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12 Principles of Animation

Posted on: Sat, Jul 18, 20 - By Contact Graphixly



Hello! My name is Liz Staley and I’m a long-time user of Clip Studio Paint (I started using the program back when it was known as Manga Studio 4!). I was a beta-tester on the Manga Studio 5 program and for Clip Studio Paint, and I have written three books and several video courses about the program. Many of you probably know my name from those books, in fact!



I have been an animation enthusiast my entire life and even studied animation in college. There was a point in time in my life when I wanted to be an animator, even, so when it was announced that CSP was going to have animation capabilities, I was really excited about the possibilities! There are so many talented animators using Clip Studio Paint right now! If you want your animations to have the punch and flow of professional cartoons, you need to know about the 12 Principles of Animation, which is what I want to share in this article.



In this article, I will be covering the following topics:


History of the 12 Principles of Animation
Follow-through
Arc
Squash and Stretch
Timing
Anticipation
Secondary Action
Pose to pose/Straight Ahead
Appeal
Solid Drawing
Slow in/Slow Out
Exaggeration
Staging

Let’s get started!



History of the 12 Principles of Animation



The 12 basic principles of animation were introduced by Disney animators Ollie Johnston and Frank Thomas in their 1981 book “The Illusion of Life: Disney Animation”. These principles were based on the work of Disney animators from the 1930’s onward, who were on a quest to produce more realistic animations. Though these principles were originally applied to traditional hand-drawn animation, they also have relevance in today’s computer animations. And they very much apply to the animations done in Clip Studio Paint, as the program is more suited toward an “old-school hand drawn” approach, but with the drawing being done on the computer!



Knowing these principles and applying them to your digital animation can help produce characters that seem to adhere to the physics of our real world, and also help you produce smoother, more lifelike motions. I had a professor in college who made us take a test at the start of every animation class on the 12 Principles, and we continued this until every person in the class got them all correct! Because of that, I have never forgotten these principles and I still feel they are extremely important for anyone wanting to branch out into doing animations - especially if you want to do more than just make a still character blink or something otherwise simple! (There is nothing wrong with simple animations, of course! But if you want to branch out and explore animation, you should know some of the principles that make an animation look alive before you start.)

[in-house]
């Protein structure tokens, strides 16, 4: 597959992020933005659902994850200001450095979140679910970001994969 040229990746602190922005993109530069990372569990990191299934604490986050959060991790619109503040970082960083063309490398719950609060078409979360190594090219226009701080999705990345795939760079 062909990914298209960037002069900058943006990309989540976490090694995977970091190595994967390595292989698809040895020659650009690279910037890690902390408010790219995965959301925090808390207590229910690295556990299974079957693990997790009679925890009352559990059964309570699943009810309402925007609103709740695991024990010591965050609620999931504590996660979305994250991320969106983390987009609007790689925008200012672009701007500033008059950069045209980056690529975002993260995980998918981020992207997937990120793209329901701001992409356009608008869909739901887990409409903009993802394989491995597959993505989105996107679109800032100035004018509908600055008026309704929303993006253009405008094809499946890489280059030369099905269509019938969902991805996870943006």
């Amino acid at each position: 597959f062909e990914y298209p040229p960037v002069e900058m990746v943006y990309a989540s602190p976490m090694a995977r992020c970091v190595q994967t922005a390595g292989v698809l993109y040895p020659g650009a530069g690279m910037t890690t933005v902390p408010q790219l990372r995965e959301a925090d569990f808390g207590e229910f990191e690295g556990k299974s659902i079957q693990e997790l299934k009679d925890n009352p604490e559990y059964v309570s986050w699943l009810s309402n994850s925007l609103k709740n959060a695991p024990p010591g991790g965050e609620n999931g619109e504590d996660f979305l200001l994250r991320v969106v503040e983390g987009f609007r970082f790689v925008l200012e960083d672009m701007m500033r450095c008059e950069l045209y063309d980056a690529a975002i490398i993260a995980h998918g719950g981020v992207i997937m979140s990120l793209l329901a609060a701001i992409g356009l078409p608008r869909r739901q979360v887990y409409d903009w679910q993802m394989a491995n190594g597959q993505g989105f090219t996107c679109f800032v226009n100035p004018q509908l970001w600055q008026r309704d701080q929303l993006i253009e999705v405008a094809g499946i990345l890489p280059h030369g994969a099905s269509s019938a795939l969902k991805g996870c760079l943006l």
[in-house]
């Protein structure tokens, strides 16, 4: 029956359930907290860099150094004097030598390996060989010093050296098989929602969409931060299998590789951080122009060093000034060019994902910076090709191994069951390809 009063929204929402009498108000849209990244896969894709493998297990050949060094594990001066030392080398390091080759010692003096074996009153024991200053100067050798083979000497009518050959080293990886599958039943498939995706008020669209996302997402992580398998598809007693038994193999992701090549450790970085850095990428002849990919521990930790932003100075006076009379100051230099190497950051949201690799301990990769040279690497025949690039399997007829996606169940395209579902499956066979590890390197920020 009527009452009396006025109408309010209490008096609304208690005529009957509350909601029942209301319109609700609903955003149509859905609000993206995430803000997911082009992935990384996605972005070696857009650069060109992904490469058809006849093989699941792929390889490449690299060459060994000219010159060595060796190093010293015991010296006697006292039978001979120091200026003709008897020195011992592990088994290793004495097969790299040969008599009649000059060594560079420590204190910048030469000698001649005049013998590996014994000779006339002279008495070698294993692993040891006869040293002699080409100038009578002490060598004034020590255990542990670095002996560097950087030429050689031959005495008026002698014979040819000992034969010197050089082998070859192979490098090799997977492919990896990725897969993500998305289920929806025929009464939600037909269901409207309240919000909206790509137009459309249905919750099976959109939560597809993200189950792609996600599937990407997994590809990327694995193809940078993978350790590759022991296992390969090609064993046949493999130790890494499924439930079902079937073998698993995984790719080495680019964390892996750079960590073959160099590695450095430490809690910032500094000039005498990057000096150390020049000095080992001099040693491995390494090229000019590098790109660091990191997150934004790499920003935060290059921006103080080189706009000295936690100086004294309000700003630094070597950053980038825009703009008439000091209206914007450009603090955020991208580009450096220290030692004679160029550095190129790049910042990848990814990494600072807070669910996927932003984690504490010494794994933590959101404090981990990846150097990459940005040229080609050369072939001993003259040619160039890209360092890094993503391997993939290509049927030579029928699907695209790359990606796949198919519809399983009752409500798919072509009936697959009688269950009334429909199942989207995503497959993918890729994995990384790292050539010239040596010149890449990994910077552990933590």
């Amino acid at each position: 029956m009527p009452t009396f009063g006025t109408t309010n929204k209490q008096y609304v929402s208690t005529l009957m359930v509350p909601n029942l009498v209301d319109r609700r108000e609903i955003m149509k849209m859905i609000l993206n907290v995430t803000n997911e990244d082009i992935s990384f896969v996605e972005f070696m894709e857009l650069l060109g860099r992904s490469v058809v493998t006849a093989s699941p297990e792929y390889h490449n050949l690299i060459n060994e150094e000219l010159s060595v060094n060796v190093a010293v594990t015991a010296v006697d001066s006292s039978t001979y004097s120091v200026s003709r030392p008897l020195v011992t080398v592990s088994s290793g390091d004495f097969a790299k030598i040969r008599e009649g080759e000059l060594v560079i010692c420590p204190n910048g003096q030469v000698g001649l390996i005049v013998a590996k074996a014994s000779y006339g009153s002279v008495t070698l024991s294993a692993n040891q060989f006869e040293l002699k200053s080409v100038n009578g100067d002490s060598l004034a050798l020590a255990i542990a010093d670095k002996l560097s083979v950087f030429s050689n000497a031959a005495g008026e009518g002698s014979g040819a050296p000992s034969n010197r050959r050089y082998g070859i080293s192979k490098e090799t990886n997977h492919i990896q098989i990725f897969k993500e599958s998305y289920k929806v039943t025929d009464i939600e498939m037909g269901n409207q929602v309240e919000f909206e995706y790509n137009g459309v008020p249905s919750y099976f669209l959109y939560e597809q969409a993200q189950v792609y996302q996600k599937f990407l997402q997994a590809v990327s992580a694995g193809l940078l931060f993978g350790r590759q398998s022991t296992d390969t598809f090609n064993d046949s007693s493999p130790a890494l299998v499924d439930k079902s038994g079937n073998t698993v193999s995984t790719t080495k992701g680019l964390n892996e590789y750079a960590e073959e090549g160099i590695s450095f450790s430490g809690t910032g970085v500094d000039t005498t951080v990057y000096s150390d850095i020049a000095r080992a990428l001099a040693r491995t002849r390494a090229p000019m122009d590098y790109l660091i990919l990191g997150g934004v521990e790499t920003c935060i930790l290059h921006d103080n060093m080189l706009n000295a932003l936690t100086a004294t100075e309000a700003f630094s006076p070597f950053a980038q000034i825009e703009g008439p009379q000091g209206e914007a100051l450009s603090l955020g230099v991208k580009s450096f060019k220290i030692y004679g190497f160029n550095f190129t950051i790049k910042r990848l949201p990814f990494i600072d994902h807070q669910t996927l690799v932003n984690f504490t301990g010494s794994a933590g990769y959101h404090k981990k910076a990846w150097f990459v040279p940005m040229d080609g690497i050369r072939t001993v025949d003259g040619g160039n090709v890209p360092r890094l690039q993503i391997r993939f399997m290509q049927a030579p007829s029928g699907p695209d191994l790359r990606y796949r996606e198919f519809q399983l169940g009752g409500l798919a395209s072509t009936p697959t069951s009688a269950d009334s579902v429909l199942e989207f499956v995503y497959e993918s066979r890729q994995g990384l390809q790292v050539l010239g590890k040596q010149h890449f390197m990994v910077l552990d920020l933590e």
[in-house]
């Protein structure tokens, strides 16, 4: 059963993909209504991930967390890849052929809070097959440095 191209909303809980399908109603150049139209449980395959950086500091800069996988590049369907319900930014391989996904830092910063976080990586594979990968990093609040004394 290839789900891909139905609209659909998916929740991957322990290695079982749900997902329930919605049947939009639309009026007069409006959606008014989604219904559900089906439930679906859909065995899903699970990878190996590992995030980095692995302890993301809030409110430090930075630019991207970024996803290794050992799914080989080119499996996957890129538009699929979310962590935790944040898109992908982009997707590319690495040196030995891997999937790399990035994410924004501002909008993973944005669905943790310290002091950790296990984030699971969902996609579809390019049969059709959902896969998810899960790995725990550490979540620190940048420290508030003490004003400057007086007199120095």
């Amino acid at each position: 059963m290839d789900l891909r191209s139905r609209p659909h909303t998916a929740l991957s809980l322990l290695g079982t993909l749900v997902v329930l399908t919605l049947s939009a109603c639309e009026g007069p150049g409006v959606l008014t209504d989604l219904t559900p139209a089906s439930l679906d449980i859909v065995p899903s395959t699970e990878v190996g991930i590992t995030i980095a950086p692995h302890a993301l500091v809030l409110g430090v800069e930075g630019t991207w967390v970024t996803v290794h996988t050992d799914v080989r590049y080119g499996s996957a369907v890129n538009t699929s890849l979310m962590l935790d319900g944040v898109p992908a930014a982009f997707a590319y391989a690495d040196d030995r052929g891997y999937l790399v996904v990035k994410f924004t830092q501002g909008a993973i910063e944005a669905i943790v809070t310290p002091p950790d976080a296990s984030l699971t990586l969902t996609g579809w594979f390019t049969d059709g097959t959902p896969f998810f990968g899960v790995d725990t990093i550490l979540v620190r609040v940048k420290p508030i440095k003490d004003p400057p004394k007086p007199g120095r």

With that bit of history out of the way, let’s explore the 12 Principles and what each one means.

 


Follow-through

 


Follow-through has another closely-related principle that is usually grouped together with it, called “overlapping action”. Follow through and overlapping action make our animation look more realistic. Follow-through refers to any movement that continues after a character’s primary movement has stopped. For instance, if a character with long hair is running, their hair will continue forward once they have come to a sudden stop. We can use this same example to explain overlapping action! In overlapping action, when the long-haired character starts running their hair will “drag” behind them for a moment before it catches up.



The drawings below illustrate overlapping action as the dogs jowls “drag” while the dog turns its head, and then follow-through when the jowls continue moving after the head has turned.

 

 



Arc

 


Most natural movement occurs in arcs, so movement should follow curves for greater realism when applicable. (For instance, a ball thrown under-hand would travel in a arc upward and then down, but a fastball thrown by a professional baseball player would travel in a straighter line because of its speed.) In the example below, note that the top of the head, the arms, and even the feet follow arcs as they move along from drawing to drawing.